buoy (bē, boi)
1. A float placed in water and usually moored, as to mark a location, enable retrieval of a sunken object, or record oceanographic data.
2. A life buoy.
tr.v. buoyed, buoy·ing, buoys
1. To keep afloat or aloft: a glider buoyed by air currents.
a. To maintain at a high level; support: "the persistent ... takeover speculation, which has buoyed up the shares of banks" (Financial Times).
b. To hearten or inspire; uplift: "buoyed up by the team spirit and the pride of the older generation back at home" (Judith Martin).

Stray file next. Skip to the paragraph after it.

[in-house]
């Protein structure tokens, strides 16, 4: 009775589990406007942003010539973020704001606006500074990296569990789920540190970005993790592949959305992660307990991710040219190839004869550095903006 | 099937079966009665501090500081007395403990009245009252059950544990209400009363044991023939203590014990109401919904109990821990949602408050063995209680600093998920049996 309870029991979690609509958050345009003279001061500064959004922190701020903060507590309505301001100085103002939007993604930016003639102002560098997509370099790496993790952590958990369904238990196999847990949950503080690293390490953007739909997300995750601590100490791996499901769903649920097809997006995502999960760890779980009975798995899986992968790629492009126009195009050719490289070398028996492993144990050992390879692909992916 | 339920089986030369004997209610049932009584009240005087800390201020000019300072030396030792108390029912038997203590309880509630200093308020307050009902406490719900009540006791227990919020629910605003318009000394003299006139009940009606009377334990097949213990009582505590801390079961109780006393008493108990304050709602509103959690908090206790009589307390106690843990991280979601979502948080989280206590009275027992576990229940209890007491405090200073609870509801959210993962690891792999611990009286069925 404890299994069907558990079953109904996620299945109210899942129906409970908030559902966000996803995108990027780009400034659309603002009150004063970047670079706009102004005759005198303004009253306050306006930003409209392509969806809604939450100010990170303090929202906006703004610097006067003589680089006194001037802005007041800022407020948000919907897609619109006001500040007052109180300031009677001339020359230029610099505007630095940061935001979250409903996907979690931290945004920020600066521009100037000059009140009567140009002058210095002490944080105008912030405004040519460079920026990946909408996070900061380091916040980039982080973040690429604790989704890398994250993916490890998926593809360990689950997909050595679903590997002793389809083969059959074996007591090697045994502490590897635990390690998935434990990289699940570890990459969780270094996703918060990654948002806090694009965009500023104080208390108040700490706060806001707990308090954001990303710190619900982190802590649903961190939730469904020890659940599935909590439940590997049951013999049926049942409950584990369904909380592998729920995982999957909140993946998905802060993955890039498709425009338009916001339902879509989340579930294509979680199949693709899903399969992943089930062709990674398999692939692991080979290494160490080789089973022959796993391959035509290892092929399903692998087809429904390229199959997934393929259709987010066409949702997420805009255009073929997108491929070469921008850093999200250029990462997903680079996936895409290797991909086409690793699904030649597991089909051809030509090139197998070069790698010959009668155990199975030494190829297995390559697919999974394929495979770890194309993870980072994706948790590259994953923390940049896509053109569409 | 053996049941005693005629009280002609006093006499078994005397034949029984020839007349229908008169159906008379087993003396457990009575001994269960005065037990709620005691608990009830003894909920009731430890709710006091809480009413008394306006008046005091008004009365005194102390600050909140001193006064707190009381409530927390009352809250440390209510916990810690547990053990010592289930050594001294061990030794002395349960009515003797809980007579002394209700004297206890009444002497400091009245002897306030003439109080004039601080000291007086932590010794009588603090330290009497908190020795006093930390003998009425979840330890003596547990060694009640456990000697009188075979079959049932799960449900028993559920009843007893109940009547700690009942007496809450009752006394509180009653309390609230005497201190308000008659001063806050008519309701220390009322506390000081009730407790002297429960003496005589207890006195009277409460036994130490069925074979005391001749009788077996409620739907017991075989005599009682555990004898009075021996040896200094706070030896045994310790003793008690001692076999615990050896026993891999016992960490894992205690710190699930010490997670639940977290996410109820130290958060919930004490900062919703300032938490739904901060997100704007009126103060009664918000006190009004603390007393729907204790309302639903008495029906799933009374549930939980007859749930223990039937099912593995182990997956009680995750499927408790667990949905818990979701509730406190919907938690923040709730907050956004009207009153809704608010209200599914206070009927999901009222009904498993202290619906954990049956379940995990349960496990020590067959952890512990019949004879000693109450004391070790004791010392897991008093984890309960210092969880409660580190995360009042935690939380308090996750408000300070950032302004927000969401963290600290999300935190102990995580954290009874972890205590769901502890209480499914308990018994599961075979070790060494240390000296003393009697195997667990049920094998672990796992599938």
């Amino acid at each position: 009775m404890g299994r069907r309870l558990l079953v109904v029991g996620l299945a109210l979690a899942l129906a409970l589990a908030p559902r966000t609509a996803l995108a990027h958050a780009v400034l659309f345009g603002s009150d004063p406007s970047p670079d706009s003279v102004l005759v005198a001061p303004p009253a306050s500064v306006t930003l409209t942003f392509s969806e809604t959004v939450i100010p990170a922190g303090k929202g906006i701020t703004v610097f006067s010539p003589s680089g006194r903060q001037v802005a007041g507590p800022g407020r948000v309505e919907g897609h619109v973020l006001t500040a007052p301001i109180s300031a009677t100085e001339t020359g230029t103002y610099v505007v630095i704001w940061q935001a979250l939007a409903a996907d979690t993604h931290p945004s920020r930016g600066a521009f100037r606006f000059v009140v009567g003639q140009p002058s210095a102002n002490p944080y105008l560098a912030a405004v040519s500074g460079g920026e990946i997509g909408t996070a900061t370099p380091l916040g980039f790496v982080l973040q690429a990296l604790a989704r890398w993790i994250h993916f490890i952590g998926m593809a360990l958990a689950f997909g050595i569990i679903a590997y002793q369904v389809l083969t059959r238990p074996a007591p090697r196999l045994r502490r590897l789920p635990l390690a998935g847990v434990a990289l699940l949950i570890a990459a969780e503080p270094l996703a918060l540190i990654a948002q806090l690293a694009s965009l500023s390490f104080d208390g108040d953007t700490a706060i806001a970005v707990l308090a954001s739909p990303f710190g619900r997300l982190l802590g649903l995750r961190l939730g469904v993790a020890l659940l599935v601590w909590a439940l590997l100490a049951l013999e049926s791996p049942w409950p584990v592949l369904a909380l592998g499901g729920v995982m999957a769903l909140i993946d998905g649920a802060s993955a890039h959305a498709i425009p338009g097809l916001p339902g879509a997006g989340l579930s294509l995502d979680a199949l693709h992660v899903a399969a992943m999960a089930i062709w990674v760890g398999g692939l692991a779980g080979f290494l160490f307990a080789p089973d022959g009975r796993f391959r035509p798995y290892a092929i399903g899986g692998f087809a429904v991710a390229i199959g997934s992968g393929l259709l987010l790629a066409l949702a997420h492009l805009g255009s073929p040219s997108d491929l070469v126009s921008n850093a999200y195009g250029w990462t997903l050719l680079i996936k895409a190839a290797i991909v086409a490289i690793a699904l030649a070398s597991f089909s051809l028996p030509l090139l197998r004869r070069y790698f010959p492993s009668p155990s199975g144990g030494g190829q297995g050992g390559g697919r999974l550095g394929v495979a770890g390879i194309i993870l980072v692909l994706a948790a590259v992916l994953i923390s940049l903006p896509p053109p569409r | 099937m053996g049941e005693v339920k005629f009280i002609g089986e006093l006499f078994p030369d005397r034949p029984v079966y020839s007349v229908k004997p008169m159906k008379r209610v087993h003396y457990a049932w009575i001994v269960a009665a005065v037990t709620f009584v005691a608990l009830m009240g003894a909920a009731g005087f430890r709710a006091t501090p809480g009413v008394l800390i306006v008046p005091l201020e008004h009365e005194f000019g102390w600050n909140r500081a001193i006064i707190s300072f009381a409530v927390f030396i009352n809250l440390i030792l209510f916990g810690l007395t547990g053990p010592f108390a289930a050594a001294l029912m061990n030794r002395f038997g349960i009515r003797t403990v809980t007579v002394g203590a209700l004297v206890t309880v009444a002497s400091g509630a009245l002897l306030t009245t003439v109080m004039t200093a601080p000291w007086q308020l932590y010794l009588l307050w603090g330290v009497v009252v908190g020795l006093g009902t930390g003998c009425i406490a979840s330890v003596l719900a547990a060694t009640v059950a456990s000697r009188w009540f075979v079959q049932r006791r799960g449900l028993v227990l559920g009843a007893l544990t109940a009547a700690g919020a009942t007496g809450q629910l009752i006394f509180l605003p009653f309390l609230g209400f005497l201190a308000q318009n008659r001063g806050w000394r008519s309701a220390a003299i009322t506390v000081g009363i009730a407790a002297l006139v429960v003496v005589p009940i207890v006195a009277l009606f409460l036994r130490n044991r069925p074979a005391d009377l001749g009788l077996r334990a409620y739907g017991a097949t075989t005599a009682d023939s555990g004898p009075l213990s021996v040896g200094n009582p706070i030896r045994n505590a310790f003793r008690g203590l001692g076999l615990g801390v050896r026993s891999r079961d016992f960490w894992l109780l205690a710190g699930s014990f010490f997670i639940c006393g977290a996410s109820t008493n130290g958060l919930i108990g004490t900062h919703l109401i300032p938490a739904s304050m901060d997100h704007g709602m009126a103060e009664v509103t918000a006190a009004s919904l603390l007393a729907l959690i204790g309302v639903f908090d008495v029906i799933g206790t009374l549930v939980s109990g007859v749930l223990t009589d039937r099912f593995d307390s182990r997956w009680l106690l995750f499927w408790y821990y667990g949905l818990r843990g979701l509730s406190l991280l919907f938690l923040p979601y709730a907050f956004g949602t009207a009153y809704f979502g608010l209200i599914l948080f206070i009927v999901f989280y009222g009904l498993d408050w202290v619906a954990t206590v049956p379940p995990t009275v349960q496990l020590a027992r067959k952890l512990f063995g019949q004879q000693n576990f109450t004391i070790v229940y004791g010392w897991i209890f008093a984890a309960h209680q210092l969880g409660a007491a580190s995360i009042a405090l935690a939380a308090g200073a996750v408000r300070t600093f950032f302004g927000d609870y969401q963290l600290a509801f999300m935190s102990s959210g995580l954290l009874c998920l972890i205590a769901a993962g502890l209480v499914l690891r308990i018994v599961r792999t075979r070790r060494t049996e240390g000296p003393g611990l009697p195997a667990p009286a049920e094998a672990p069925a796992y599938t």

3. To mark with or as if with a buoy.
[Middle English boie, from Old French boue, probably of Germanic origin; see bhā-1 in the Appendix of Indo-European roots.]
The American Heritage® Dictionary of the English Language, Fifth Edition copyright ©2022 by HarperCollins Publishers. All rights reserved.
Indo-European & Semitic Roots Appendices
Thousands of entries in the dictionary include etymologies that trace their origins back to reconstructed proto-languages. You can obtain more information about these forms in our online appendices:
The Indo-European appendix covers nearly half of the Indo-European roots that have left their mark on English words. A more complete treatment of Indo-European roots and the English words derived from them is available in our Dictionary of Indo-European Roots.